We taught our children helplessness they learned. Now I can confirm that this is not all children. Modern youth are now very sane. You might argue that they are very reasonable And you need a little more cold. They drink less and have less sex than previous generations. The satirist could argue that these behaviors are a side effect of mental health issues.

I’ve spent a lot of time on the courts over the past six years and it’s great from a social perspective. There is a playground near where I live in a working class area and it is almost always empty even though there are two elementary schools within 1/4 mile of it. In contrast, stadiums are crowded in middle-class areas. I don’t have an answer as to why that is and would appreciate suggestions. The best I can come up with is that middle-class parents might focus more on playing.

The stadiums are also where you see inequality up close. In middle-class areas, children are taller, thinner, and have better teeth She is more fit. In working-class playgrounds, kids seem less healthy. You can easily predict who will develop type 2 diabetes by taking a quick look around the playing field.

The element of inequality is important. Middle classes can afford activities, summer camps, etc. Working class children do not have the same opportunities.

research From Scotland Shows that about a third of Scottish primary school children play outside regularly; Two-thirds of them did not have this habit at all. Also, the same research team discovered teenage boys Spend seven to eight hours a day using phones, computers and televisions, almost all of their free time. We are culturally similar to Scotland so I would imagine those numbers are similar in Northern Ireland.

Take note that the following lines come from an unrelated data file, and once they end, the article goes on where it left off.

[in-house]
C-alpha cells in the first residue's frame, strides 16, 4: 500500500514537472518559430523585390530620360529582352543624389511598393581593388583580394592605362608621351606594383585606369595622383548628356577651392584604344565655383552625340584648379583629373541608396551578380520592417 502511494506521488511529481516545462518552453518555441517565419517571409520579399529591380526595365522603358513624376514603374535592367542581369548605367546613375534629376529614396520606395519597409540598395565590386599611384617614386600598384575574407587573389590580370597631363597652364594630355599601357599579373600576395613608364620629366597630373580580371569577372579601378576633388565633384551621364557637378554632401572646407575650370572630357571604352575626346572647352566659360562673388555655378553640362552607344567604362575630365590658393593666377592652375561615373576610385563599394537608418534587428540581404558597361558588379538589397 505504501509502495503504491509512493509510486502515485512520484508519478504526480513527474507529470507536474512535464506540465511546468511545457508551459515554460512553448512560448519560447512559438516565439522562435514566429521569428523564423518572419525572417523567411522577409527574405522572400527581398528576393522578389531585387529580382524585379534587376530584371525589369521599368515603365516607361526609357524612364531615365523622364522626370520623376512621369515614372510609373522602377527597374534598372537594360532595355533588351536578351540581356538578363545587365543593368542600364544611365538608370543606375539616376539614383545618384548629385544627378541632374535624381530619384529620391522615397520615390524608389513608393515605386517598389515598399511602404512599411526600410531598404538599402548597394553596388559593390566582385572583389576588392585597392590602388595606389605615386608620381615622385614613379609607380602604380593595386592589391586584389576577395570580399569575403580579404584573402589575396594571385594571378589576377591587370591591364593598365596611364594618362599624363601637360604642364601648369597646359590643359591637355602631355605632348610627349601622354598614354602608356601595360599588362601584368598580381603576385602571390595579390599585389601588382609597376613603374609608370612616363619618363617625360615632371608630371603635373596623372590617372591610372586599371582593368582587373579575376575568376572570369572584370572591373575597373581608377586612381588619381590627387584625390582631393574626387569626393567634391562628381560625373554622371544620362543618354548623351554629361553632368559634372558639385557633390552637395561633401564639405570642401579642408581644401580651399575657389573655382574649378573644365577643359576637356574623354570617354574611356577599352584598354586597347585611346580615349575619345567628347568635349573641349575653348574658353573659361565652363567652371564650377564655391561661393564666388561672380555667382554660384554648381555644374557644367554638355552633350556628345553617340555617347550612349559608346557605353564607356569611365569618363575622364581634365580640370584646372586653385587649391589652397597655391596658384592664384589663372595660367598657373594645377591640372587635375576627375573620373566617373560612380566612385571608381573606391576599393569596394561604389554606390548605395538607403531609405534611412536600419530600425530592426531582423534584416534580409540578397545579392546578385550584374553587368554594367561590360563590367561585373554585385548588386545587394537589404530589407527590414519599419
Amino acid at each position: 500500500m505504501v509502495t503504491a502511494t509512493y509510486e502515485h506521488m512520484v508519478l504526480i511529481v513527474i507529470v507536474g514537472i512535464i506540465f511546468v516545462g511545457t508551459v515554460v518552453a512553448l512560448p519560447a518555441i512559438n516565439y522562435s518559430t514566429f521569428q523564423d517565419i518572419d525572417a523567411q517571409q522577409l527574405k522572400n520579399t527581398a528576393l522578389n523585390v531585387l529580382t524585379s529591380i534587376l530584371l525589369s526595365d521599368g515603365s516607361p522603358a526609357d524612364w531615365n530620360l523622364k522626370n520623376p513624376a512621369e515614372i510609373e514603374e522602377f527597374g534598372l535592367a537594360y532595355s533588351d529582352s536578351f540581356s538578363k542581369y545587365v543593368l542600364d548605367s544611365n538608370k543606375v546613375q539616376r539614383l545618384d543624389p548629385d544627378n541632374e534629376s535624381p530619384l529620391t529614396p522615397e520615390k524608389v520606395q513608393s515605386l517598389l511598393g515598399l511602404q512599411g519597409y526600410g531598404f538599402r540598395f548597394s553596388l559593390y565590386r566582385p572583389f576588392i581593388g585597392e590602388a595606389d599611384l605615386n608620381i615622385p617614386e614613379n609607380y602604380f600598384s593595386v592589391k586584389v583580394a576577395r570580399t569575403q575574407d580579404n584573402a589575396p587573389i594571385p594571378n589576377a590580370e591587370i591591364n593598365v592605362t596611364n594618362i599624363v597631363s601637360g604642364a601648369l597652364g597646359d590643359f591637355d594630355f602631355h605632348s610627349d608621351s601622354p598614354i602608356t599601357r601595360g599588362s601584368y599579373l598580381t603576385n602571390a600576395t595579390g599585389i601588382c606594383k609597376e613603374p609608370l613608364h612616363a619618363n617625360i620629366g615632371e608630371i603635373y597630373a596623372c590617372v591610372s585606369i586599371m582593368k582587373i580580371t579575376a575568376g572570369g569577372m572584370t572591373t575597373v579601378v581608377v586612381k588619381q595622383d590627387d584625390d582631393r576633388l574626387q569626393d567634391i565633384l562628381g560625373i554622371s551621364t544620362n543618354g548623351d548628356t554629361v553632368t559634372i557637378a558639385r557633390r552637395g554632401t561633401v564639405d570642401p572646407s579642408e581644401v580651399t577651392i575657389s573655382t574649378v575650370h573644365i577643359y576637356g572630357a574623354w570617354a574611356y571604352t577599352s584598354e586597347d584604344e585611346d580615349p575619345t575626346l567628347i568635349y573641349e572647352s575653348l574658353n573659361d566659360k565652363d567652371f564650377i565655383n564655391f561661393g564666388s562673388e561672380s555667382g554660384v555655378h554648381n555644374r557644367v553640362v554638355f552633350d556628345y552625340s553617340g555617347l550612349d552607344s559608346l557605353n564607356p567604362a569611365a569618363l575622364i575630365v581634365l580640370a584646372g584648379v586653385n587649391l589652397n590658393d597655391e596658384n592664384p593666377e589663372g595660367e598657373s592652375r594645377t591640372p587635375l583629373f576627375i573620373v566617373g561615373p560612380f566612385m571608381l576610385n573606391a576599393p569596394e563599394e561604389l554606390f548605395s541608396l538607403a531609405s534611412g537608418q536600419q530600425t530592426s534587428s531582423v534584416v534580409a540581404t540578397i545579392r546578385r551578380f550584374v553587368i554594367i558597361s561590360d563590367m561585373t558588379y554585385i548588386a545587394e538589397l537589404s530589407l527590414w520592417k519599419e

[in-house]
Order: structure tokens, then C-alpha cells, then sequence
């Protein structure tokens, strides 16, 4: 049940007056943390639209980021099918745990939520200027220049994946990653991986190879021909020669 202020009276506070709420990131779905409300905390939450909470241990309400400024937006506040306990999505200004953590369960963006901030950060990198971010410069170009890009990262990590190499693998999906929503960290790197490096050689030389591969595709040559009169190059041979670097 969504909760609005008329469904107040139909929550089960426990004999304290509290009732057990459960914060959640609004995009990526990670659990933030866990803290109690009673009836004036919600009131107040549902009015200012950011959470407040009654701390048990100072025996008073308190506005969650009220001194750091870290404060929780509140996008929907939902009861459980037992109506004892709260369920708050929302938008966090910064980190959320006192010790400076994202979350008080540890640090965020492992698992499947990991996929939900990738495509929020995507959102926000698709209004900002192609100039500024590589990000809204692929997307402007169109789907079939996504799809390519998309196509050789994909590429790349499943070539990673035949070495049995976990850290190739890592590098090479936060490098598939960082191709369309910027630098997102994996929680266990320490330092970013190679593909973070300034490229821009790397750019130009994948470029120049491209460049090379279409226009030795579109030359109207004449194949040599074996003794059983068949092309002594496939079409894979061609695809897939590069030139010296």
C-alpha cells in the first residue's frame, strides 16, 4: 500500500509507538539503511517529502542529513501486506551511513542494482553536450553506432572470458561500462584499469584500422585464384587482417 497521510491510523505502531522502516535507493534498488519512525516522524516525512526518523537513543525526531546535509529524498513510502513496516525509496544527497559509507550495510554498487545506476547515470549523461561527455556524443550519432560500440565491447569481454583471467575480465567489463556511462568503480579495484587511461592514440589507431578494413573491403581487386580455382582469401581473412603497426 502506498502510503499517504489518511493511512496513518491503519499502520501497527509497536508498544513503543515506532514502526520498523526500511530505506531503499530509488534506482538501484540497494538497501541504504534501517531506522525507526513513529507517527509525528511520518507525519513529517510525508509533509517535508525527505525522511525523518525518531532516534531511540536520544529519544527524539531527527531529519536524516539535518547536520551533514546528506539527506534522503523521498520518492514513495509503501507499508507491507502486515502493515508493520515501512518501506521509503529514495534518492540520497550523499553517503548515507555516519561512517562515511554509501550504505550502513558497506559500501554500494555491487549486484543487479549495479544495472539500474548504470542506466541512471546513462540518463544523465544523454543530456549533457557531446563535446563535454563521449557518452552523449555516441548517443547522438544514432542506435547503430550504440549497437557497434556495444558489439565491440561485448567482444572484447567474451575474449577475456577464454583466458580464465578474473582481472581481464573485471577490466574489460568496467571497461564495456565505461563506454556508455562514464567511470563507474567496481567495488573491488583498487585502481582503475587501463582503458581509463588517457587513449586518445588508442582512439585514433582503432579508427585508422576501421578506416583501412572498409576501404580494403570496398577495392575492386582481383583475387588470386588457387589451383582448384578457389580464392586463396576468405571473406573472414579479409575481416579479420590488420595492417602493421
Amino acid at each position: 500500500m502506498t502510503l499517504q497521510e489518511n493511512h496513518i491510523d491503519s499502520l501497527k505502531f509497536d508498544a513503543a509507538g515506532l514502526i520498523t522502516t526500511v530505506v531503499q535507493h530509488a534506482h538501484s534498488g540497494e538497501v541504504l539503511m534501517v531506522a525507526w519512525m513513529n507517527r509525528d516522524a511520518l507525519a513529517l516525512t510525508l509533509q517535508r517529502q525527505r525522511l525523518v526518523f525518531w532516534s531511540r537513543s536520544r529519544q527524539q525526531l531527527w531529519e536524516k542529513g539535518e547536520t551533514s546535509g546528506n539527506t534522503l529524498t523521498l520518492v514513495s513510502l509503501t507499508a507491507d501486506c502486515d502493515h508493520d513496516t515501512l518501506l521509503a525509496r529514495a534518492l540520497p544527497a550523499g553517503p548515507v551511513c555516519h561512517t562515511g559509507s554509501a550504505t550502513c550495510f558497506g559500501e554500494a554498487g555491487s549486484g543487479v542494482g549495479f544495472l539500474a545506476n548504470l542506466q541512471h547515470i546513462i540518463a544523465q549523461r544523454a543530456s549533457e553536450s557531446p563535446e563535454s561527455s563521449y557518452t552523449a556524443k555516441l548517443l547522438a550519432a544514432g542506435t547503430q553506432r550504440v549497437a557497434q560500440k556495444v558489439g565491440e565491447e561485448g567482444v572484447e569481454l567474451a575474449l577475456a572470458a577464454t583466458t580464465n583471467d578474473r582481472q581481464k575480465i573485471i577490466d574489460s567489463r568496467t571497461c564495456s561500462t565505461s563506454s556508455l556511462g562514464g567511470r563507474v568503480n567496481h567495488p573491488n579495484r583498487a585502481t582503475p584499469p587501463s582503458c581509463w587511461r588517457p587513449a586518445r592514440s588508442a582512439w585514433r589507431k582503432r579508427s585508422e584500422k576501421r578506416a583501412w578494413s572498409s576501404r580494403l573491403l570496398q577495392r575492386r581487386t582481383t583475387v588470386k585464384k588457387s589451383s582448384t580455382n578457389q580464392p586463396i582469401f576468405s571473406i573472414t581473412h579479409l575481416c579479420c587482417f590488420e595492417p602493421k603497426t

So what do you do about the problem?

I think there are several things we can do. On a personal level, parents need to understand how important free play is. I know the modern world is stressful and it’s really easy to let your kids get a lot of screen time but we have to realize that there is a cost to that.

There are positives on the Internet. Things like Minecraft can be very creative, but I think we can agree on spending a lot of screen time for any of us, adults included, which isn’t healthy.

On a societal level, I think we need more free play in schools. My son finishes school at 2:15 pm. Why can’t they play for free after school for 45 minutes? This will need additional funding but I think it will be money well spent.

I also think we should make more use of the schools on weekends and holidays because they have the facilities. I am not suggesting additional work for teachers. Free play can be supervised by classroom assistants, student teachers, or youth workers.

Instead of just complaining about the problem last year, I created a Facebook group called Free domain kids in Belfast. The idea was to arrange free casual game get-togethers. To be honest, I haven’t given her much attention so she’s not very active yet, but if you’re a parent and agree with my views, join the group to give me an incentive to start this year.

Mental health is a complex area. There are other factors such as the rise in the number of smartphones and social media. But I don’t think enough is focused on playing. All the focus and money is on mental health treatment but very little of it goes to prevention. Improving access to play will probably be the cheapest and most direct way to improve the mental health of children and adults in the future.